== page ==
Grant funds will help BUSD buy industry standard software and computers and pay for professional development, she said. Industry partners, such as Nickelodeon also have donated Cintiqs and other computers for use in the schools as well.
“We’ll have the industry partners come in and help us with the curriculum development,” commented Cuseo. “So that they can make sure that we are teaching the skills they would like to see in their employees.”
While BUSD has some digital media classes in place at the three high schools and plans to add additional classes, the focus is on upgrading the curriculum to utilize more sophisticated computers and software like those in use at Warner Bros., Nickelodeon, Cartoon Network and mOcean currently. The district’s digital media pathway for students begins at all three middle schools.
Digital manufacturing is an important component of the grant and BUSD staff and teachers are also working on programs including engineering, robotics and other STEM subjects. Cuseo indicated that Glendale Unified and Clark Magnet High School are assisting with the development of STEM-related programs in BUSD.
“Manufacturing will actually take more time because we have to develop that program,” explained Cuseo. “We don’t have anything in place.”
“We want to thank and acknowledge our business partners for participating in this,” Cuseo also said. “That support is really what helped us get the grant in the first place.”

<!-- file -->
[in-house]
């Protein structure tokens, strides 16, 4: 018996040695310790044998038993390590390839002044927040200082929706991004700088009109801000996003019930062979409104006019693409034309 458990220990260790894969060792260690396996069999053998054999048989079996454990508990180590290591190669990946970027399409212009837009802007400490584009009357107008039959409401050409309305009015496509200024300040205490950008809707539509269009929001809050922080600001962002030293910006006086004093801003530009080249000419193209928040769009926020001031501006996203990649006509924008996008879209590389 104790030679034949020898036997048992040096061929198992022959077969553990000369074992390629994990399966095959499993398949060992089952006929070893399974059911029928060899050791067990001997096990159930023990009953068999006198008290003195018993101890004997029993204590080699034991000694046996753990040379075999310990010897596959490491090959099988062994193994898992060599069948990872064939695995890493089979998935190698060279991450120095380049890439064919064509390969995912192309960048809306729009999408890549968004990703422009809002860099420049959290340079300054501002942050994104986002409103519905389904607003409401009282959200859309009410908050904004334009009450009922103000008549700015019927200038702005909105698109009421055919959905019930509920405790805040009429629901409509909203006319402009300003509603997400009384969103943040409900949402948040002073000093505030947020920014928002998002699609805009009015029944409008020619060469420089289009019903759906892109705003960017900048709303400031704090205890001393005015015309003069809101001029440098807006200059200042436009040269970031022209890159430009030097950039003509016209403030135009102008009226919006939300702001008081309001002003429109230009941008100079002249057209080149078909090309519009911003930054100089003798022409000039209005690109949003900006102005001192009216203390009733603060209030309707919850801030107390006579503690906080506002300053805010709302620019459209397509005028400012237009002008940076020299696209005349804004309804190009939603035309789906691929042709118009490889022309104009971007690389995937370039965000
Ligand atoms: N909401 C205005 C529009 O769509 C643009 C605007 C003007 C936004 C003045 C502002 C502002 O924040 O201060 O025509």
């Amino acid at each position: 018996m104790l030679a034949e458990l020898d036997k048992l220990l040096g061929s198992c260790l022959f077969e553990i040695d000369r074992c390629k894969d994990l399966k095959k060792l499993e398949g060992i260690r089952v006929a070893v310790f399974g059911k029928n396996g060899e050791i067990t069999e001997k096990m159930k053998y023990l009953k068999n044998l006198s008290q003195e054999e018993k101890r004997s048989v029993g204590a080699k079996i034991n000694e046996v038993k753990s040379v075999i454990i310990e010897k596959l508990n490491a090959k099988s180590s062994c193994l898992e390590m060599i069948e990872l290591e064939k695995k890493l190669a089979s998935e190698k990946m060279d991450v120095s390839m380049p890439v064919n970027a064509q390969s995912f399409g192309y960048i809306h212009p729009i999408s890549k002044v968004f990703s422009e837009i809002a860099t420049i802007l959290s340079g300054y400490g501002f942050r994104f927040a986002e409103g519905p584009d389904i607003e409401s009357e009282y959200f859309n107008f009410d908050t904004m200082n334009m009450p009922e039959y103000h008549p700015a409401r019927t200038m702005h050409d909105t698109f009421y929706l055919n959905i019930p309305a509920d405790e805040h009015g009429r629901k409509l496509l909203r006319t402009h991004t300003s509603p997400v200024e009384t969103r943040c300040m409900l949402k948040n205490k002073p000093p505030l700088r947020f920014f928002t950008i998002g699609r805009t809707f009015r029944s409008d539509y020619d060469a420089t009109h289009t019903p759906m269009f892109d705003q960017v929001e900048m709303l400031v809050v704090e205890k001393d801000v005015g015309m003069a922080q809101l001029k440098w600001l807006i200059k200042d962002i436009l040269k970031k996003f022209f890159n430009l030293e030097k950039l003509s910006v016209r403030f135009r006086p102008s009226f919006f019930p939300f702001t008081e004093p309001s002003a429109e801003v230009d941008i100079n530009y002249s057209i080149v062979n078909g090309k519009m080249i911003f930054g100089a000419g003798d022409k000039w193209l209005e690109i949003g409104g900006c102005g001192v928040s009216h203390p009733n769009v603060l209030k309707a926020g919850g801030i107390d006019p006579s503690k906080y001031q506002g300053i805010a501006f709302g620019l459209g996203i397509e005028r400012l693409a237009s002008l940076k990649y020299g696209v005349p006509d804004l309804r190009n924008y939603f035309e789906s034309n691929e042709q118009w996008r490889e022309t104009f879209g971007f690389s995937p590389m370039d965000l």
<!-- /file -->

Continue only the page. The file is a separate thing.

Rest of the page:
“They have always donated generously in terms of materials and supplies,” continued Cuseo. “This [partnership] is really more so that we are teaching what they need and that our students can have those opportunities to maybe intern with them – not at the beginning because they won’t have the skills but as [students] get further along the pathway and they have those skills, they can go there and intern and really learn about the careers in the field.”
Current John Burroughs High School principal, John Paramo, was recently named Director of Secondary Education for the Burbank Unified School District at the October 16 Board of Education meeting.
Paramo replaces Emilio Urioste, who just took over duties as Director of Burbank Adult School and Career Technical Education for the district.
In a call to all JBHS student homes and in an announcement to students at school on Monday, October 20, Paramo emphasized that he will remain as principal for JBHS and on site daily for the next few weeks, until a replacement principal has been chosen.
“Until the next principal is selected, you will see me at Burroughs everyday engaged in my normal duties,” he said. “I plan to savor the time I have left with the school community, particularly our students.”
“It has been an honor and a distinct pleasure for me to have served all of you the last two years,” Paramo continued. “I will never forget the support I received and the memories I was able to create. I am a blessed man.”